Almost half of Canada's greenhouse gas emissions come from burning fuel for heat and electricity in homes, offices and industrial buildings. Nearly 30 per cent come from transportation.
In response, researchers and developers are building a new kind of net zero residential community, one that will produce at least as much energy as it consumes.
Under construction now in London, Ont., with cutting-edge energy efficiency and electric vehicle features, EVE Park is the first of its kind, designed to meet consumer demand while not contributing to global warming.
Along the way, it's also tackling a fundamental problem faced by the growing sustainable living movement: most people don't want to cede comfort or aesthetics when buying a green home.
"Consumers are reluctant to make any compromises, that's just human nature," says Ashley Hammerbacher, developer s2e's project lead on EVE Park. The community's genesis can be traced back to a MITACS-funded research partnership involving Carleton University engineering researcher Scott Bucking and it relies on key contributions from Carleton master's graduate Seungyeon Hong, s2e's modelling and data specialist.
"We're focusing on providing a sustainable lifestyle without that sacrifice," says Hammerbacher. "In fact, a lot of our components offer an improvement to traditional lifestyles."
Located in the northwest corner of the larger, 70-acre West Five sustainable community that's under construction near the Thames River west of downtown London, EVE Park will consist of 84 townhouses, ranging from one to four bedrooms and about 1,300 to 2,200 square feet. Phase one — half of the units — should be ready for move-in by next summer.
While on the outside the development looks like many other new residential neighbourhoods, on the inside it is very different. Assisted by a micro-grid that's linked to both a community-scale battery and the local electricity utility, solar panels will produce as much energy as the development uses. There are no natural gas lines in EVE Park, and navigating through the zoning and regulatory approval process to allow this setup has created a path for future sustainable developments to follow.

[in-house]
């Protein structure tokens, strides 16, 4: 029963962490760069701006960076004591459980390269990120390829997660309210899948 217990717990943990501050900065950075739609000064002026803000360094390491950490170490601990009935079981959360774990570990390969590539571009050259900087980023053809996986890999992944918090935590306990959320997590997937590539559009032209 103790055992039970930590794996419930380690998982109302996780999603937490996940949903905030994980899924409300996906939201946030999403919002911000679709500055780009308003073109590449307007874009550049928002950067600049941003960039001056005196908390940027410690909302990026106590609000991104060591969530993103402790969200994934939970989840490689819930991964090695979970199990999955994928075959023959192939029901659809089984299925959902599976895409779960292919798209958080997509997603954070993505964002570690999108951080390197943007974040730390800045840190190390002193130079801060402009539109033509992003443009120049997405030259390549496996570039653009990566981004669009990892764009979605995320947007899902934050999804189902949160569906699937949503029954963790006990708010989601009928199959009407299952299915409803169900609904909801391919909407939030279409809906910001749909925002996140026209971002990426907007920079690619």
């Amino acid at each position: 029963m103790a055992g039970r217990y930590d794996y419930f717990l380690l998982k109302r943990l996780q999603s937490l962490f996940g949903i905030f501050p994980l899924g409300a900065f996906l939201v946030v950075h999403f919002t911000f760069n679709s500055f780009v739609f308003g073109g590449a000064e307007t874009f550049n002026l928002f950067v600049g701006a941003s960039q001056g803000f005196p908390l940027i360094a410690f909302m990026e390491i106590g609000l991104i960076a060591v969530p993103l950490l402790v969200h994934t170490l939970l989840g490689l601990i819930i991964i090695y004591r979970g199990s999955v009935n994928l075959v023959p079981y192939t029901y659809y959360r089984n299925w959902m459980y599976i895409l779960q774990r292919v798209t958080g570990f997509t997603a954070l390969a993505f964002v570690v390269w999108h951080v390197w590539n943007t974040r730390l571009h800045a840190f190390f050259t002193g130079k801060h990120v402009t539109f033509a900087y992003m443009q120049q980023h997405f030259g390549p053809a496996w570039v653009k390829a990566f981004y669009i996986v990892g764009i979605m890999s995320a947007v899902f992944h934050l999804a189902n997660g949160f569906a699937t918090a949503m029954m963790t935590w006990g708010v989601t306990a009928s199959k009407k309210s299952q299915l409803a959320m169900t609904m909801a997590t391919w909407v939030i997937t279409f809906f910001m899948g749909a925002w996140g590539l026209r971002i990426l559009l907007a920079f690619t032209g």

EVE Park will also have mechanical parking carousels outfitted with EV chargers, reducing the land needed for parking to create more communal outdoor space and foot/bike paths, and an EV car share program. Other environmentally friendly features include smart, energy-efficient appliances and fixtures in all units, large energy efficient windows, strategic building orientations to maximize natural light, non-toxic materials throughout, natural landscaping and intentionally designed inner courtyards in each building to foster a sense of community.
"We're really rethinking what a medium-density neighbourhood can look like," says Hammerbacher. "We want people to experience, as our tagline says, what it's like to live in a park, not a parking lot."
Net Zero Buildings Can Encourage Socializing and Energy Efficiency
"Commonly, well-intentioned net zero buildings don't look that exciting — they just look like big boxes," adds Hong.
"At EVE Park, we're trying to change that with unique architecture. A building that consumes less energy is actually a more comfortable space to live in. And the courtyards each building has will encourage both socializing as well as energy conscious living."
"None of these technologies are brand new, but it's the amalgamation into a package that is somewhat unique," says Hammerbacher. "We'd be really happy if other developers looked at us and the lessons we learned and did something similar, which is part of our broader goal of trying to build sustainable housing at scale."
Hong, who started working for s2e as an intern in 2019 and joined the company full-time in 2020 after graduating from Carleton University, has been concentrating on sustainability engineering work for EVE Park.
During the planning stage, that consisted largely of cost-benefit analysis using computer models and simulations to determine, for example, how much the energy efficiency and occupant comfort would improve by installing a particular type of window and whether it was worth the cost or if other eco measures would offer better returns. Now he has shifted to reviewing and coordinating drawing packages from engineers to help ensure that the build matches the design.
"Everything I learned in grad school has really come in handy," says Hong, who was a big part of Carleton's Northern Nomad project — a net zero tiny house built by students to showcase sustainable building technologies that has now been transformed to serve during the construction of EVE Park as an on-site sales centre powered by the sun.
"EVE Park is just one type of living," says Hong.
"Northern Nomad shows that there's a range of different things that you can do to make sustainable living possible."
"Whenever you try to surmount a big challenge, which the tiny house project did, you bond with the people around you," says Bucking, Hong's master's supervisor. "Seungyeon was pivotal. No matter was the problem is, he's capable of solving it.
"Our tiny house touched a zeitgeist button," adds Bucking.
"People are interested in compact, modular, self-sufficient dwellings that can be easily manufactured. We built a prototype and it's part of an important conversation about sustainable and affordable housing."